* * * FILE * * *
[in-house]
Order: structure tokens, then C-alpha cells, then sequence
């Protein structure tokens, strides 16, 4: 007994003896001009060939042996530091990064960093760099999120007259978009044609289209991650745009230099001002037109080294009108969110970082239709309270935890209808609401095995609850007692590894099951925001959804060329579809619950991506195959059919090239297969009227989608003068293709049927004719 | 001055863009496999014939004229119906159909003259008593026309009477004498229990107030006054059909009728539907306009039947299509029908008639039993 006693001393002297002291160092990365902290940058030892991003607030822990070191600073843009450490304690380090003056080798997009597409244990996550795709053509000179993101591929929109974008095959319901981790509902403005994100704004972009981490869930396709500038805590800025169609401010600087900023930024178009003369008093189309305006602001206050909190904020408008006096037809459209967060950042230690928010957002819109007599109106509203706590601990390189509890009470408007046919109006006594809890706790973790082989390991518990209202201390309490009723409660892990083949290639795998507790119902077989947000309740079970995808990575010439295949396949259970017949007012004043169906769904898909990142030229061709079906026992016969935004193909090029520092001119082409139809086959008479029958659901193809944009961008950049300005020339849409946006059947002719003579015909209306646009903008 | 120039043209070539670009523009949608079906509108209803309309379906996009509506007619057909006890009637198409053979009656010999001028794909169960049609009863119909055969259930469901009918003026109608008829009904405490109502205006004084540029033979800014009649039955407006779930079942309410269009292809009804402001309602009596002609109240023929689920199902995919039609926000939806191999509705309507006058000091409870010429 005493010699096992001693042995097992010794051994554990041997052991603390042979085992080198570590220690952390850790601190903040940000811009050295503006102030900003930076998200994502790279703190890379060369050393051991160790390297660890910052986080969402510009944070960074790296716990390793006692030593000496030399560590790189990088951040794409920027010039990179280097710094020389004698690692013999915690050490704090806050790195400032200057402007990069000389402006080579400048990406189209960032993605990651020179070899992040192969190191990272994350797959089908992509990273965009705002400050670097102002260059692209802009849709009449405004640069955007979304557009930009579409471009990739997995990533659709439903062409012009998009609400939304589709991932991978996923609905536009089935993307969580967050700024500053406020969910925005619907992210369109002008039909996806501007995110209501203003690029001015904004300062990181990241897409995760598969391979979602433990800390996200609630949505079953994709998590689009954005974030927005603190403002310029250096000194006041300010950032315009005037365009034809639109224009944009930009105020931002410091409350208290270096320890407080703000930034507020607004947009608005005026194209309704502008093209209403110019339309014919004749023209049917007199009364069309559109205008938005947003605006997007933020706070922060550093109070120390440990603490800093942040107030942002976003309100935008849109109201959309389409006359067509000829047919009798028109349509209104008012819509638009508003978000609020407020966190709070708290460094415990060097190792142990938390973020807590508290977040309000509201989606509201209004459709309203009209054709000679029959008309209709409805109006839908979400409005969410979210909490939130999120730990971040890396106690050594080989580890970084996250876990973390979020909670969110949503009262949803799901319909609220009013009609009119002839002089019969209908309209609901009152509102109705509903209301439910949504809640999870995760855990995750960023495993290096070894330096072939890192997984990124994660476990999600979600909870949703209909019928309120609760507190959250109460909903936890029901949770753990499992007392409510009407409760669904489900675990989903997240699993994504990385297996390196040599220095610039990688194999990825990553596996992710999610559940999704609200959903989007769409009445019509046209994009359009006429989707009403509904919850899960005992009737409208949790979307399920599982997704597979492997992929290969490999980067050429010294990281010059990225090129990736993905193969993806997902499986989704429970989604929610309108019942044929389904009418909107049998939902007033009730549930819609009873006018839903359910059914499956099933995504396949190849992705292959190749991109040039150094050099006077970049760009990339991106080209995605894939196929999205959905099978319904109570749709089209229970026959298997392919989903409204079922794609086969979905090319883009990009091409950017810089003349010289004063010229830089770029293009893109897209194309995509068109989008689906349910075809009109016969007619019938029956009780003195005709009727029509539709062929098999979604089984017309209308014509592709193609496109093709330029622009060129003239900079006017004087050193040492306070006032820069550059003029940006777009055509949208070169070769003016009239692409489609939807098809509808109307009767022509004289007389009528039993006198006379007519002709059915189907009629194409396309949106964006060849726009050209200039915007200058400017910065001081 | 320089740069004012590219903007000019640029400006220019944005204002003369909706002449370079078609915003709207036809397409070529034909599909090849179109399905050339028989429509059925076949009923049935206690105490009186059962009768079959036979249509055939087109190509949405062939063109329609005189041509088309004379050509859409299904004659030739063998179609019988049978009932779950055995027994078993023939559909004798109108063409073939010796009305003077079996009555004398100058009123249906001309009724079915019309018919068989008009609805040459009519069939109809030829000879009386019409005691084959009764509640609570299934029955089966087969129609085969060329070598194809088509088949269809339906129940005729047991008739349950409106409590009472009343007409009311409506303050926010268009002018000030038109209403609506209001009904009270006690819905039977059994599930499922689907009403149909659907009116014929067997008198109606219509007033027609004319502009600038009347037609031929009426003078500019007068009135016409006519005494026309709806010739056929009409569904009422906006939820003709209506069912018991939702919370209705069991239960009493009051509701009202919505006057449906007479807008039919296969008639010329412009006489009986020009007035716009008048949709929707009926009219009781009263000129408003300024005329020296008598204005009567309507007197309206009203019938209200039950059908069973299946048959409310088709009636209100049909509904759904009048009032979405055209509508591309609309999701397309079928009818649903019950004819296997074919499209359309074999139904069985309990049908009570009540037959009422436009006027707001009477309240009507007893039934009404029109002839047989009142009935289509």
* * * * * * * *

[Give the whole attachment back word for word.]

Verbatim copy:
[in-house]
Order: structure tokens, then C-alpha cells, then sequence
């Protein structure tokens, strides 16, 4: 007994003896001009060939042996530091990064960093760099999120007259978009044609289209991650745009230099001002037109080294009108969110970082239709309270935890209808609401095995609850007692590894099951925001959804060329579809619950991506195959059919090239297969009227989608003068293709049927004719 | 001055863009496999014939004229119906159909003259008593026309009477004498229990107030006054059909009728539907306009039947299509029908008639039993 006693001393002297002291160092990365902290940058030892991003607030822990070191600073843009450490304690380090003056080798997009597409244990996550795709053509000179993101591929929109974008095959319901981790509902403005994100704004972009981490869930396709500038805590800025169609401010600087900023930024178009003369008093189309305006602001206050909190904020408008006096037809459209967060950042230690928010957002819109007599109106509203706590601990390189509890009470408007046919109006006594809890706790973790082989390991518990209202201390309490009723409660892990083949290639795998507790119902077989947000309740079970995808990575010439295949396949259970017949007012004043169906769904898909990142030229061709079906026992016969935004193909090029520092001119082409139809086959008479029958659901193809944009961008950049300005020339849409946006059947002719003579015909209306646009903008 | 120039043209070539670009523009949608079906509108209803309309379906996009509506007619057909006890009637198409053979009656010999001028794909169960049609009863119909055969259930469901009918003026109608008829009904405490109502205006004084540029033979800014009649039955407006779930079942309410269009292809009804402001309602009596002609109240023929689920199902995919039609926000939806191999509705309507006058000091409870010429 005493010699096992001693042995097992010794051994554990041997052991603390042979085992080198570590220690952390850790601190903040940000811009050295503006102030900003930076998200994502790279703190890379060369050393051991160790390297660890910052986080969402510009944070960074790296716990390793006692030593000496030399560590790189990088951040794409920027010039990179280097710094020389004698690692013999915690050490704090806050790195400032200057402007990069000389402006080579400048990406189209960032993605990651020179070899992040192969190191990272994350797959089908992509990273965009705002400050670097102002260059692209802009849709009449405004640069955007979304557009930009579409471009990739997995990533659709439903062409012009998009609400939304589709991932991978996923609905536009089935993307969580967050700024500053406020969910925005619907992210369109002008039909996806501007995110209501203003690029001015904004300062990181990241897409995760598969391979979602433990800390996200609630949505079953994709998590689009954005974030927005603190403002310029250096000194006041300010950032315009005037365009034809639109224009944009930009105020931002410091409350208290270096320890407080703000930034507020607004947009608005005026194209309704502008093209209403110019339309014919004749023209049917007199009364069309559109205008938005947003605006997007933020706070922060550093109070120390440990603490800093942040107030942002976003309100935008849109109201959309389409006359067509000829047919009798028109349509209104008012819509638009508003978000609020407020966190709070708290460094415990060097190792142990938390973020807590508290977040309000509201989606509201209004459709309203009209054709000679029959008309209709409805109006839908979400409005969410979210909490939130999120730990971040890396106690050594080989580890970084996250876990973390979020909670969110949503009262949803799901319909609220009013009609009119002839002089019969209908309209609901009152509102109705509903209301439910949504809640999870995760855990995750960023495993290096070894330096072939890192997984990124994660476990999600979600909870949703209909019928309120609760507190959250109460909903936890029901949770753990499992007392409510009407409760669904489900675990989903997240699993994504990385297996390196040599220095610039990688194999990825990553596996992710999610559940999704609200959903989007769409009445019509046209994009359009006429989707009403509904919850899960005992009737409208949790979307399920599982997704597979492997992929290969490999980067050429010294990281010059990225090129990736993905193969993806997902499986989704429970989604929610309108019942044929389904009418909107049998939902007033009730549930819609009873006018839903359910059914499956099933995504396949190849992705292959190749991109040039150094050099006077970049760009990339991106080209995605894939196929999205959905099978319904109570749709089209229970026959298997392919989903409204079922794609086969979905090319883009990009091409950017810089003349010289004063010229830089770029293009893109897209194309995509068109989008689906349910075809009109016969007619019938029956009780003195005709009727029509539709062929098999979604089984017309209308014509592709193609496109093709330029622009060129003239900079006017004087050193040492306070006032820069550059003029940006777009055509949208070169070769003016009239692409489609939807098809509808109307009767022509004289007389009528039993006198006379007519002709059915189907009629194409396309949106964006060849726009050209200039915007200058400017910065001081 | 320089740069004012590219903007000019640029400006220019944005204002003369909706002449370079078609915003709207036809397409070529034909599909090849179109399905050339028989429509059925076949009923049935206690105490009186059962009768079959036979249509055939087109190509949405062939063109329609005189041509088309004379050509859409299904004659030739063998179609019988049978009932779950055995027994078993023939559909004798109108063409073939010796009305003077079996009555004398100058009123249906001309009724079915019309018919068989008009609805040459009519069939109809030829000879009386019409005691084959009764509640609570299934029955089966087969129609085969060329070598194809088509088949269809339906129940005729047991008739349950409106409590009472009343007409009311409506303050926010268009002018000030038109209403609506209001009904009270006690819905039977059994599930499922689907009403149909659907009116014929067997008198109606219509007033027609004319502009600038009347037609031929009426003078500019007068009135016409006519005494026309709806010739056929009409569904009422906006939820003709209506069912018991939702919370209705069991239960009493009051509701009202919505006057449906007479807008039919296969008639010329412009006489009986020009007035716009008048949709929707009926009219009781009263000129408003300024005329020296008598204005009567309507007197309206009203019938209200039950059908069973299946048959409310088709009636209100049909509904759904009048009032979405055209509508591309609309999701397309079928009818649903019950004819296997074919499209359309074999139904069985309990049908009570009540037959009422436009006027707001009477309240009507007893039934009404029109002839047989009142009935289509």